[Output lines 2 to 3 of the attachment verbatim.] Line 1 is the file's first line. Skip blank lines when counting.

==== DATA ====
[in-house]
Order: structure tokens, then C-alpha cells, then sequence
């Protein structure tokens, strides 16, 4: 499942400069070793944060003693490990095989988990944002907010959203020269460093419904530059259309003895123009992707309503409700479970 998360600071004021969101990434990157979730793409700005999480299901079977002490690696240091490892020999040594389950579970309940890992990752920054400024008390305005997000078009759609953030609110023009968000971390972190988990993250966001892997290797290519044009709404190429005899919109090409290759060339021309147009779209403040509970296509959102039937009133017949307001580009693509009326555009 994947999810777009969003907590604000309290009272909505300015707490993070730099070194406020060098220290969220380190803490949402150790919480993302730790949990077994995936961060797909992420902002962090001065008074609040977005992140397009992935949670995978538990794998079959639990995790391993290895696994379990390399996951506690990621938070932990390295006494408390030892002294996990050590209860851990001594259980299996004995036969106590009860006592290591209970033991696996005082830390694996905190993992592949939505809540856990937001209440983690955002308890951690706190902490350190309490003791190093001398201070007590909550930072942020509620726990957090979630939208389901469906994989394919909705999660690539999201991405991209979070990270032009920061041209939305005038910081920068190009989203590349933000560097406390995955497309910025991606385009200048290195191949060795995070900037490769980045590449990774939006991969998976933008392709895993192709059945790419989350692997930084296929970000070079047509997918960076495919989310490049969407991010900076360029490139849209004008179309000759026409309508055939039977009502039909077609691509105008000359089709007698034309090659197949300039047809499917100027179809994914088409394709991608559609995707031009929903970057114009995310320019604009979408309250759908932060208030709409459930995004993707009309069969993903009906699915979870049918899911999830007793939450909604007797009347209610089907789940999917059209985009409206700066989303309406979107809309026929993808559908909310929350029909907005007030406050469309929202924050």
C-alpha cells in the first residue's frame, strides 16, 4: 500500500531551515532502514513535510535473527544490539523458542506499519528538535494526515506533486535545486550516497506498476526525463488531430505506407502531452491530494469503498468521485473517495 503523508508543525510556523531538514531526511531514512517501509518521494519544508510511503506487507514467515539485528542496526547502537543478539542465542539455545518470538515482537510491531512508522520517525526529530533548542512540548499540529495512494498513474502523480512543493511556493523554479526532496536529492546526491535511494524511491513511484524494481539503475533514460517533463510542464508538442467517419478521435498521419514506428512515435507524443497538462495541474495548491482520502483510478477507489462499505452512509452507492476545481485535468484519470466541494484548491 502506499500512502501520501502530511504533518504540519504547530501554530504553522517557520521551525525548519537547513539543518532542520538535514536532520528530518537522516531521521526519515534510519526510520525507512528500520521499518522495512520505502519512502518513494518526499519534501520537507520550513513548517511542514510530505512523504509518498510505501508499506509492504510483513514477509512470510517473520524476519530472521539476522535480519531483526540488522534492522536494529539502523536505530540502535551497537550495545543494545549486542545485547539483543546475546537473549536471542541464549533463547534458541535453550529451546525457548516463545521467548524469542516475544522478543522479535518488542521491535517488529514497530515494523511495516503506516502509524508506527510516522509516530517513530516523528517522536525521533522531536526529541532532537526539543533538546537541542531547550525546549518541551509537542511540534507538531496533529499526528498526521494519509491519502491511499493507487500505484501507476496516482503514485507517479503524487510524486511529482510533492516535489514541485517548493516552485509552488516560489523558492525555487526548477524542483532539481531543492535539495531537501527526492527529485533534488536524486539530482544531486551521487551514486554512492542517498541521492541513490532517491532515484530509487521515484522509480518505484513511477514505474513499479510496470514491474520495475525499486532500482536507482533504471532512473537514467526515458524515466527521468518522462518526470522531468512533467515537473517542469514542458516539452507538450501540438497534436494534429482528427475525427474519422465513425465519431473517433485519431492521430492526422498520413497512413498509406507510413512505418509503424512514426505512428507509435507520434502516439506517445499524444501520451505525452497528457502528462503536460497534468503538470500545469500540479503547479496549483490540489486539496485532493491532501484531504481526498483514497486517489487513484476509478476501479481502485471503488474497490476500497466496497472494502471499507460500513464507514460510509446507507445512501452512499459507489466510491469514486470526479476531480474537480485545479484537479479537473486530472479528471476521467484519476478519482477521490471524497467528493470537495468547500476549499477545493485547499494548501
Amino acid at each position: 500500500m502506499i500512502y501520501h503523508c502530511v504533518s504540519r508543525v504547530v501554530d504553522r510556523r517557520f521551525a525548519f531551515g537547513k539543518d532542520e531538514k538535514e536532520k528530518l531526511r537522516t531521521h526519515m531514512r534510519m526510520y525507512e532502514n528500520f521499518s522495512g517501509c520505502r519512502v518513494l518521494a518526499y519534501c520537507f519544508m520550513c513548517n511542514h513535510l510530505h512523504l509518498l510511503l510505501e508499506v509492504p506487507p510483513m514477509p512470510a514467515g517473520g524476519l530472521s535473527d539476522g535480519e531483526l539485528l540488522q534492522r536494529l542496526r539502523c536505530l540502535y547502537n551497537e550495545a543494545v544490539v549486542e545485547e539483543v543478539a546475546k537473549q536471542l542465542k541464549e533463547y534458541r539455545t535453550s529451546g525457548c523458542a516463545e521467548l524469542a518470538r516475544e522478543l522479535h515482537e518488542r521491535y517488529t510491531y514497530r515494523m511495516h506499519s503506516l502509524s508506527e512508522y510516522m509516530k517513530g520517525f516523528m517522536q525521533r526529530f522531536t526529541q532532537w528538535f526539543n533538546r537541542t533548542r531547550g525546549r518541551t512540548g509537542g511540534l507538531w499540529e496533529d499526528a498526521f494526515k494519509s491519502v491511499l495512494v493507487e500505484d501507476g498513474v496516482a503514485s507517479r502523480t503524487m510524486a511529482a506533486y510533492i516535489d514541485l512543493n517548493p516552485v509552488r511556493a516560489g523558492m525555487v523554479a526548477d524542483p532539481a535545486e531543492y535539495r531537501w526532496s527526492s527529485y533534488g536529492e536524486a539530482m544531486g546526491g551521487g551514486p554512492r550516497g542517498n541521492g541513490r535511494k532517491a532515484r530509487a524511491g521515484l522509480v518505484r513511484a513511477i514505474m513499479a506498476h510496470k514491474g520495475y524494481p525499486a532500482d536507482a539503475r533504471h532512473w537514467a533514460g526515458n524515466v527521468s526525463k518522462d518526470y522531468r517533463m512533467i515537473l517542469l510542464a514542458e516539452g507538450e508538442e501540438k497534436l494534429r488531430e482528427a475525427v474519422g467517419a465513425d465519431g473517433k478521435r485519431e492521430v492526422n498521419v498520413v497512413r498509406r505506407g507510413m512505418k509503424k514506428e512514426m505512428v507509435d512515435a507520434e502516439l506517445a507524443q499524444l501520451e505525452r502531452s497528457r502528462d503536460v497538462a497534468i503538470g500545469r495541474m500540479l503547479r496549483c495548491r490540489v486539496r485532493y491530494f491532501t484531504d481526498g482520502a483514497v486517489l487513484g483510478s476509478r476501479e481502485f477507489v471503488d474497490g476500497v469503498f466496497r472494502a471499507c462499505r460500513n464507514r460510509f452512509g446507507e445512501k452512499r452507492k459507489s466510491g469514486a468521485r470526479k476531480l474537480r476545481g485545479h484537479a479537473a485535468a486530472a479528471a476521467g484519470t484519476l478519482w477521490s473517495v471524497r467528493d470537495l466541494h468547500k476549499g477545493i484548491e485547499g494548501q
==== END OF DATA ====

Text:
Order: structure tokens, then C-alpha cells, then sequence
């Protein structure tokens, strides 16, 4: 499942400069070793944060003693490990095989988990944002907010959203020269460093419904530059259309003895123009992707309503409700479970 998360600071004021969101990434990157979730793409700005999480299901079977002490690696240091490892020999040594389950579970309940890992990752920054400024008390305005997000078009759609953030609110023009968000971390972190988990993250966001892997290797290519044009709404190429005899919109090409290759060339021309147009779209403040509970296509959102039937009133017949307001580009693509009326555009 994947999810777009969003907590604000309290009272909505300015707490993070730099070194406020060098220290969220380190803490949402150790919480993302730790949990077994995936961060797909992420902002962090001065008074609040977005992140397009992935949670995978538990794998079959639990995790391993290895696994379990390399996951506690990621938070932990390295006494408390030892002294996990050590209860851990001594259980299996004995036969106590009860006592290591209970033991696996005082830390694996905190993992592949939505809540856990937001209440983690955002308890951690706190902490350190309490003791190093001398201070007590909550930072942020509620726990957090979630939208389901469906994989394919909705999660690539999201991405991209979070990270032009920061041209939305005038910081920068190009989203590349933000560097406390995955497309910025991606385009200048290195191949060795995070900037490769980045590449990774939006991969998976933008392709895993192709059945790419989350692997930084296929970000070079047509997918960076495919989310490049969407991010900076360029490139849209004008179309000759026409309508055939039977009502039909077609691509105008000359089709007698034309090659197949300039047809499917100027179809994914088409394709991608559609995707031009929903970057114009995310320019604009979408309250759908932060208030709409459930995004993707009309069969993903009906699915979870049918899911999830007793939450909604007797009347209610089907789940999917059209985009409206700066989303309406979107809309026929993808559908909310929350029909907005007030406050469309929202924050």